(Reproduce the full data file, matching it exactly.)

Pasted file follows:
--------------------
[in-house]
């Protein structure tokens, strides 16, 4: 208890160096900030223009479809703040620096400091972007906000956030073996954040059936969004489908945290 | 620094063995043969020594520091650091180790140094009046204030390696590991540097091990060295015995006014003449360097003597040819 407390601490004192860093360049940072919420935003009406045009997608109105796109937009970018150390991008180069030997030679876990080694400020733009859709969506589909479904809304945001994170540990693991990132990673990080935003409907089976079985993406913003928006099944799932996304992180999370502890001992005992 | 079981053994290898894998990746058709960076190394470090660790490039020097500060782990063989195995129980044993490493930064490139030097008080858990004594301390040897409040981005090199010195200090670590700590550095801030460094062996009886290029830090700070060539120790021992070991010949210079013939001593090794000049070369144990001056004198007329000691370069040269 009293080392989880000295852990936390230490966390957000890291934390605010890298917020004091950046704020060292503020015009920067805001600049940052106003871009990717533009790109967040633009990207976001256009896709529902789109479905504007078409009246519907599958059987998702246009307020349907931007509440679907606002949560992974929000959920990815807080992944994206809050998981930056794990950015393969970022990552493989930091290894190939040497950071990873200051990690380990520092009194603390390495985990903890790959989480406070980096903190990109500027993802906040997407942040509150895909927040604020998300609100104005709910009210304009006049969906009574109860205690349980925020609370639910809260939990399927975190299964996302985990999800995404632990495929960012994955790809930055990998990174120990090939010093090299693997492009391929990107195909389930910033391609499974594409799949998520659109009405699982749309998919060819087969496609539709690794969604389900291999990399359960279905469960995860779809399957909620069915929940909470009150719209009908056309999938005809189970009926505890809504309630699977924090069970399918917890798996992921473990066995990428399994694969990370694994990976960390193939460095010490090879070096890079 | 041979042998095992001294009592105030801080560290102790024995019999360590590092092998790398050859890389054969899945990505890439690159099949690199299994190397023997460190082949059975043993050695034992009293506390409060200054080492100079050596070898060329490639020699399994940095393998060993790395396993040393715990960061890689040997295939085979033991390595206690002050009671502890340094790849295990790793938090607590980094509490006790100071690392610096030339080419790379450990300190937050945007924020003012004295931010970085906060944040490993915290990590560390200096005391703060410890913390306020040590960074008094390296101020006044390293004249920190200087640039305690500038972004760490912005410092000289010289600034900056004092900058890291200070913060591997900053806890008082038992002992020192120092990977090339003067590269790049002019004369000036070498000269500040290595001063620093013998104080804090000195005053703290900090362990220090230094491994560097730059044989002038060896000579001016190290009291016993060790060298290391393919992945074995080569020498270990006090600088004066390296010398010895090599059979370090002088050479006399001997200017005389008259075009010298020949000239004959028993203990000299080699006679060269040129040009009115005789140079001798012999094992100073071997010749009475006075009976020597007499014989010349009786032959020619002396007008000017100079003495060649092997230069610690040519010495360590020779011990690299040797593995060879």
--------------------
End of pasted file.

[in-house]
């Protein structure tokens, strides 16, 4: 208890160096900030223009479809703040620096400091972007906000956030073996954040059936969004489908945290 | 620094063995043969020594520091650091180790140094009046204030390696590991540097091990060295015995006014003449360097003597040819 407390601490004192860093360049940072919420935003009406045009997608109105796109937009970018150390991008180069030997030679876990080694400020733009859709969506589909479904809304945001994170540990693991990132990673990080935003409907089976079985993406913003928006099944799932996304992180999370502890001992005992 | 079981053994290898894998990746058709960076190394470090660790490039020097500060782990063989195995129980044993490493930064490139030097008080858990004594301390040897409040981005090199010195200090670590700590550095801030460094062996009886290029830090700070060539120790021992070991010949210079013939001593090794000049070369144990001056004198007329000691370069040269 009293080392989880000295852990936390230490966390957000890291934390605010890298917020004091950046704020060292503020015009920067805001600049940052106003871009990717533009790109967040633009990207976001256009896709529902789109479905504007078409009246519907599958059987998702246009307020349907931007509440679907606002949560992974929000959920990815807080992944994206809050998981930056794990950015393969970022990552493989930091290894190939040497950071990873200051990690380990520092009194603390390495985990903890790959989480406070980096903190990109500027993802906040997407942040509150895909927040604020998300609100104005709910009210304009006049969906009574109860205690349980925020609370639910809260939990399927975190299964996302985990999800995404632990495929960012994955790809930055990998990174120990090939010093090299693997492009391929990107195909389930910033391609499974594409799949998520659109009405699982749309998919060819087969496609539709690794969604389900291999990399359960279905469960995860779809399957909620069915929940909470009150719209009908056309999938005809189970009926505890809504309630699977924090069970399918917890798996992921473990066995990428399994694969990370694994990976960390193939460095010490090879070096890079 | 041979042998095992001294009592105030801080560290102790024995019999360590590092092998790398050859890389054969899945990505890439690159099949690199299994190397023997460190082949059975043993050695034992009293506390409060200054080492100079050596070898060329490639020699399994940095393998060993790395396993040393715990960061890689040997295939085979033991390595206690002050009671502890340094790849295990790793938090607590980094509490006790100071690392610096030339080419790379450990300190937050945007924020003012004295931010970085906060944040490993915290990590560390200096005391703060410890913390306020040590960074008094390296101020006044390293004249920190200087640039305690500038972004760490912005410092000289010289600034900056004092900058890291200070913060591997900053806890008082038992002992020192120092990977090339003067590269790049002019004369000036070498000269500040290595001063620093013998104080804090000195005053703290900090362990220090230094491994560097730059044989002038060896000579001016190290009291016993060790060298290391393919992945074995080569020498270990006090600088004066390296010398010895090599059979370090002088050479006399001997200017005389008259075009010298020949000239004959028993203990000299080699006679060269040129040009009115005789140079001798012999094992100073071997010749009475006075009976020597007499014989010349009786032959020619002396007008000017100079003495060649092997230069610690040519010495360590020779011990690299040797593995060879």